27 October 2020
Hanging up my winklepickers
'Composing this album has had a profound impact on how I approach my other compositions', writes James Ledger about working on his new album of electronic music, Hypnagogia.
A few years ago I renewed an interest in electronic music and synthesizers. I had played keyboards in bands as a teenager and into my early twenties. The band I spent the most time in was a winklepicker-wearing, 1980s top-40 cover band called Strictly Business. I enjoyed trying to emulate the synthesizer sounds on those top-40 songs with my own synths. We played all over Perth and WA. I also played in an original band but we were constantly plagued by lack of rehearsal spaces and lack of drummers. At some point, I decided to hang up my winklepickers and focus on composition.
A few years ago, I bought an electric guitar as I wanted to find some new sonic possibilities for a piece I was writing. I got some pedals and soon became absorbed with the world of effects. This lead to playing guitar on a project with Paul Kelly. We recorded an album called Thirteen Ways to Look at Birds, along with multi-instrumentalist Alice Keath and Seraphim Trio. I learnt a great deal from Paul during the recording sessions (it was one of the first times that I had been in the actual studio as opposed to the control room).
Recording that album inspired me to make my own album. I blew the dust off my synthesizers from the '80s and I swapped my notation program (Sibelius) for a digital audio workstation (Ableton Live). This is probably not as dramatic as it sounds as I have previously incorporated electronics in several acoustic pieces.
The album is titled Hypnagogia (the lucid state between being awake and asleep) and each track is loosely based on that theme. In addition to synthesizers and drum machines, there is also electric guitar and pianos. I teach at the Conservatorium of Music at UWA, and I'm fortunate to have access to a beautiful Fazioli grand as well as a wonderfully banged-up upright with a bizarrely curved keyboard.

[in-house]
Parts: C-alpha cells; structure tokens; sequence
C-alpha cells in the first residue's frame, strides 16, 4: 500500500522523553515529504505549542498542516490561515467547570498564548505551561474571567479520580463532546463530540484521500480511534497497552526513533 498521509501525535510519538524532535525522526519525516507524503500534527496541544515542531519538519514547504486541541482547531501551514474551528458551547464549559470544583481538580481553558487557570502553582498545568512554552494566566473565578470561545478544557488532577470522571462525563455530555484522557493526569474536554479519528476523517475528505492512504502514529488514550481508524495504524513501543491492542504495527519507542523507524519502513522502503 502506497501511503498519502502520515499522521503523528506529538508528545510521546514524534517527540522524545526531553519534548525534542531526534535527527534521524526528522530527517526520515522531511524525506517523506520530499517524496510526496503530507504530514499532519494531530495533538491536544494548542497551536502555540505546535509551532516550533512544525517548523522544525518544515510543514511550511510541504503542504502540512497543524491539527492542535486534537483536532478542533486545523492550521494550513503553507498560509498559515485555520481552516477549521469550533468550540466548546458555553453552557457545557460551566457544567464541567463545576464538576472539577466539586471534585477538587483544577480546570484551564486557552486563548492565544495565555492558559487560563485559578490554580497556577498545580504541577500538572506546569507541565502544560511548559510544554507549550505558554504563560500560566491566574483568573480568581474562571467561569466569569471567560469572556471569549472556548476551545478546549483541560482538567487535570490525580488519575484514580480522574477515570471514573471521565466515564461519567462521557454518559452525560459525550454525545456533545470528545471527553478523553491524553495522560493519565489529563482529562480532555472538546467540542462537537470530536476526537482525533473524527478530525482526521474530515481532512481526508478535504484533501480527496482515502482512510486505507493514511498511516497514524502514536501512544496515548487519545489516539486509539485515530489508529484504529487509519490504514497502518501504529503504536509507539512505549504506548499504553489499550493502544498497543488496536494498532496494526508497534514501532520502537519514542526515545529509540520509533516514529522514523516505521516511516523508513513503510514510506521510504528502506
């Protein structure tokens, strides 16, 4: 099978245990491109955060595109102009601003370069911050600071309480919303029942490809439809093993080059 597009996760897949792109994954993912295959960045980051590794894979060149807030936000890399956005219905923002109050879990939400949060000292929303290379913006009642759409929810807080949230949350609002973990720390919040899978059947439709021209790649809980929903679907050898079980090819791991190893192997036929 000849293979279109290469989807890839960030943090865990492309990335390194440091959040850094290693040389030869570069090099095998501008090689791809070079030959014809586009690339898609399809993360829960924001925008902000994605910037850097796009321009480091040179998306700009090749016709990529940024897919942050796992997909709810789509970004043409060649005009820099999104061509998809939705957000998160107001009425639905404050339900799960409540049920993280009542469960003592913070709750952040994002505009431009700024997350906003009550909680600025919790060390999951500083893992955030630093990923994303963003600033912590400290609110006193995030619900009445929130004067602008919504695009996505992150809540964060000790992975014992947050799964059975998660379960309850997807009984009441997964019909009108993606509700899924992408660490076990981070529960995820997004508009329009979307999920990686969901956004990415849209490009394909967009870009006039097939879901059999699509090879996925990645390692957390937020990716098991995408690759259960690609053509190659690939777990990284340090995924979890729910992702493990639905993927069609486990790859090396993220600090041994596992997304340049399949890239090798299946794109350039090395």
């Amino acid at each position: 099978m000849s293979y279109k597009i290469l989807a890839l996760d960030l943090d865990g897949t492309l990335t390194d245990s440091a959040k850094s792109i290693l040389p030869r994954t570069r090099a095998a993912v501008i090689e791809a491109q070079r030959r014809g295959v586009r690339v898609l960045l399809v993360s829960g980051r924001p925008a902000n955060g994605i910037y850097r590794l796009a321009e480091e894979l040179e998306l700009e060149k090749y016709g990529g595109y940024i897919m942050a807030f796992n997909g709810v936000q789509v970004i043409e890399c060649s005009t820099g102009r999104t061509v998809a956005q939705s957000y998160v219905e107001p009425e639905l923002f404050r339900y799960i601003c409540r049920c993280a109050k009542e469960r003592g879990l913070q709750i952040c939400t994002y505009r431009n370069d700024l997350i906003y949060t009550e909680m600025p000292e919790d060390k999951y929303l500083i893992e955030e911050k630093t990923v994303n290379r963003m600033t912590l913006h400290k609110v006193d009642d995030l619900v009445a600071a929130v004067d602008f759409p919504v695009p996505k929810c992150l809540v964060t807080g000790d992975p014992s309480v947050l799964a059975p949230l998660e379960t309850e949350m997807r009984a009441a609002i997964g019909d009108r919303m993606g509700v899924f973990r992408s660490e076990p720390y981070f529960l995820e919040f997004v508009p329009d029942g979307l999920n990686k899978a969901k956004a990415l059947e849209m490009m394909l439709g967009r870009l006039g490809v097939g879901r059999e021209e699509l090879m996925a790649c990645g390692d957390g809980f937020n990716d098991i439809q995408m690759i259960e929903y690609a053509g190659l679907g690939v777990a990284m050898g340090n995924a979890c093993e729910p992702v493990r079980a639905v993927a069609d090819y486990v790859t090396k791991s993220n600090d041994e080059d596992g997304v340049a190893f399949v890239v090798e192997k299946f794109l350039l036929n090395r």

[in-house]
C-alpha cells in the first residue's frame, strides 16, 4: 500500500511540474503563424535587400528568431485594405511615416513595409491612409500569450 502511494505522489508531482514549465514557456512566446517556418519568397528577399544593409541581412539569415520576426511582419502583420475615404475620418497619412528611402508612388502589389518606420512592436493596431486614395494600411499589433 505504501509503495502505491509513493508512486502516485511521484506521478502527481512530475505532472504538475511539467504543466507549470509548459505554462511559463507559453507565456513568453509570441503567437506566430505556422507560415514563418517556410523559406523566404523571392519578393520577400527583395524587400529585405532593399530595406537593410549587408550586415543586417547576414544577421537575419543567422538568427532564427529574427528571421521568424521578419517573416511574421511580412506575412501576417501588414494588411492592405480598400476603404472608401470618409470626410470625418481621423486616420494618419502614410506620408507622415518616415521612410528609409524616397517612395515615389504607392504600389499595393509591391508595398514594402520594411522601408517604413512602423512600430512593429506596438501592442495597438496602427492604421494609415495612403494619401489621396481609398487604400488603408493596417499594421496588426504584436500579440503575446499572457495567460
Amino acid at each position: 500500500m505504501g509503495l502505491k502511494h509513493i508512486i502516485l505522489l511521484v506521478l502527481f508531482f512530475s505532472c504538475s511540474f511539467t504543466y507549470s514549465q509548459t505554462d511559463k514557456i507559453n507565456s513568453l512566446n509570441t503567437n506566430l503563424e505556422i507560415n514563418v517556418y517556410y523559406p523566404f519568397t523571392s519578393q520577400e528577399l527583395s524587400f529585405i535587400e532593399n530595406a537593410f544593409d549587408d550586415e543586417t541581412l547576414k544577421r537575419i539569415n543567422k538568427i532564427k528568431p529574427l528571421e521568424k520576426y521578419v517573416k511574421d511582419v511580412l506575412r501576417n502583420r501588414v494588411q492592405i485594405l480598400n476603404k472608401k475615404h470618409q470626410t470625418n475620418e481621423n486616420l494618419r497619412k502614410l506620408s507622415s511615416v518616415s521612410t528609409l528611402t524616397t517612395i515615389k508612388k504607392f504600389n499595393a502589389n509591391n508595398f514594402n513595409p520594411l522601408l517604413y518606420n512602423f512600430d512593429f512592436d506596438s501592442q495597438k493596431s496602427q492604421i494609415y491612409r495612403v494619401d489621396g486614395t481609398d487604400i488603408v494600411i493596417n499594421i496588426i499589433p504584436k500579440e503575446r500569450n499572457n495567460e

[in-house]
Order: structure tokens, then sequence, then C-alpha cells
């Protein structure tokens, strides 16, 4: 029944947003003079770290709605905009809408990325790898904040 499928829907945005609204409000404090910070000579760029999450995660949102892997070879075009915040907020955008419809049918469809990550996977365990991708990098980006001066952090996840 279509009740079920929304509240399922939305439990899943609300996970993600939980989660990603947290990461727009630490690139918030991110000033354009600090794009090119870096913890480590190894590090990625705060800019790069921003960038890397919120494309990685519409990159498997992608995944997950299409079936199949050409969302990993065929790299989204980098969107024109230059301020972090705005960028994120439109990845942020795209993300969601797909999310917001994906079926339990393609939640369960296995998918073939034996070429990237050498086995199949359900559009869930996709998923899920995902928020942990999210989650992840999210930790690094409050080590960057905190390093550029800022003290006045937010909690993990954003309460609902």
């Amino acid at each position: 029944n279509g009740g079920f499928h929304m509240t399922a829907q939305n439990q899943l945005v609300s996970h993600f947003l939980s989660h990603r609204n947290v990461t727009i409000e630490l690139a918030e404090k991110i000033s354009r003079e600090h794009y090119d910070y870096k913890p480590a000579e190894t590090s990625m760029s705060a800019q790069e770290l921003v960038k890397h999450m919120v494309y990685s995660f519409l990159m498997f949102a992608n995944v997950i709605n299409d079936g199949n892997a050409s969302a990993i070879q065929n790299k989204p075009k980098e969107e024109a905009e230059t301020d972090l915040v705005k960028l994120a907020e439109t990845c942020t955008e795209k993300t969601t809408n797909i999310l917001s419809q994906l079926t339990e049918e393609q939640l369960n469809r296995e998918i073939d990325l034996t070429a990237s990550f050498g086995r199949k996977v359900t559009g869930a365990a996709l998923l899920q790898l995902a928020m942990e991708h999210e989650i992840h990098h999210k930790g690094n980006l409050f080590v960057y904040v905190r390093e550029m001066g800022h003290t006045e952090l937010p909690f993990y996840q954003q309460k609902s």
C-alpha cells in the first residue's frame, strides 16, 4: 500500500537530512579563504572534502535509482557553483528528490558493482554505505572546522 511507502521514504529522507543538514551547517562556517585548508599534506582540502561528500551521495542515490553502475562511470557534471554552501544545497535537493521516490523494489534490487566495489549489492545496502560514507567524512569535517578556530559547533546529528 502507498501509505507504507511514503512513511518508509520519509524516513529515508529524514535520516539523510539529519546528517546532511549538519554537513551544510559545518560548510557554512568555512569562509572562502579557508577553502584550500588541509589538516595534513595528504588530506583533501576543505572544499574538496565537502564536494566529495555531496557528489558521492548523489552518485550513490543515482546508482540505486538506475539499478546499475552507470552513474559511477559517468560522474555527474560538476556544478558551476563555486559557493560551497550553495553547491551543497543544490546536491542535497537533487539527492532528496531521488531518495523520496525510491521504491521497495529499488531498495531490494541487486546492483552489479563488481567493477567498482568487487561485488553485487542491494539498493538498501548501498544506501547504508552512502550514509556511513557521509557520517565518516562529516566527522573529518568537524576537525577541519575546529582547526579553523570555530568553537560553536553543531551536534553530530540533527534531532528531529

This piano features on a track called 5am Spring. It's a wonderful time of day and time of year, and the track is the most poppy on the album. The piano adds something between a microtonal and honky-tonk colouration to the pulsing synths. The track tips its hat to some electronic tracks from the '70s that I loved - Gershon Kingsley's 'Popcorn' and Jean-Michel Jarre's 'Oxygene'. Then there are the two title tracks. On Hypnagogia I, the piano is fed into a guitar pedal. It's a simple one-note line that gets pitch-shifted, delayed and reversed and then fed back on itself to create a cascade of slowly falling sounds. On Hypnagogia II, the guitar plays the same material as the piano in Hypnagogia I and is fed into the same pedal. This time, however, the original guitar sound is removed entirely - just leaving the imprint of the effected sound. The music here sounding very abstract and vague, like being in a dream. It's not until the end of the album where Hypnagogia I appears, now sounding more formed and concrete, as if emerging from sleep.
When recording Thirteen Ways, I learnt from Paul that each piece doesn't have to be perfect, it just has to capture something in performance. That's not to say to not strive for a great performance. Coming from a composer's point of view, a notated piece can very easily remain unfinished. It's easy to keep returning to the manuscript and make tweaks and adjustments. However, once it's captured in a recording and released, it feels final to me.
I have found that composing this album has had a profound impact on how I approach my other compositions. It is interesting to 'compose by performing'. Working with and manipulating actual sound as opposed to imagined sound is quite liberating. It allows for a very flexible approach to structure too. I spent so much time moving large chunks of sound around.
I'm now working on a second album. It's inspired by the Apollo missions to the moon. Hypnagogia is released on 30 October 2020.
© Australian Music Centre (2020) — Permission must be obtained from the AMC if you wish to reproduce this article either online or in print.
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